-Library Journal


“This cultural and social history captures dominant gender and generational struggles of the twentieth century around girlhood independence, domestic norms, and fragile masculinity. Forman-Brunell takes us on an engaging romp through urban legends, codes of conduct, slasher and pornographic movies, and the teen culture and resistance strategies of girls themselves.”
-Eileen Boris,author of Home to Work: Motherhood and The Politics of Industrial Homework in the United States

About the Author

Miriam Forman-Brunell is Professor of History at the University of Missouri, Kansas City. She is the author of Made to Play House and general editor of ABC-CLIO’s Girlhood in America. She is also co-director of Children and Youth in History.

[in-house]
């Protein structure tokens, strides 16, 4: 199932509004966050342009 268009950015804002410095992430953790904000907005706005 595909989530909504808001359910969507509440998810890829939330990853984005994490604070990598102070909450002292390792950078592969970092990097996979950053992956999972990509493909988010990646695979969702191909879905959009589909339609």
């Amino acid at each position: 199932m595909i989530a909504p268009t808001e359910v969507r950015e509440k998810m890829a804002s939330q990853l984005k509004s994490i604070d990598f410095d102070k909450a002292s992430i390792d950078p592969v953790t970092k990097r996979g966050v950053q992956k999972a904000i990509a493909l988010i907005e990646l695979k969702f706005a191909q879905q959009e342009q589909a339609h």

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3 of 3 people found the following review helpful By Story Circle Book Reviews on September 28, 2009
Format: Hardcover
From the beginnings of babysitting to the fall of babysitting, Miriam Forman-Brunell has produced a sweeping history of the practice not chronicled elsewhere. Babysitter: An American History gives us a welcome look at the subculture of babysitting in the United States. When you peruse the extensive notes and bibliography, it's not surprising that the book has taken nearly two decades to complete (Forman-Brunell began her project in the early 1990's). While the book covers the 20th century, with emphasis on the 1950s through the 1980s, we are reminded of previous generations (including Puritans, enslaved African Americans, and urban working-class children) charged with babysitting as their duty without the benefit of payment.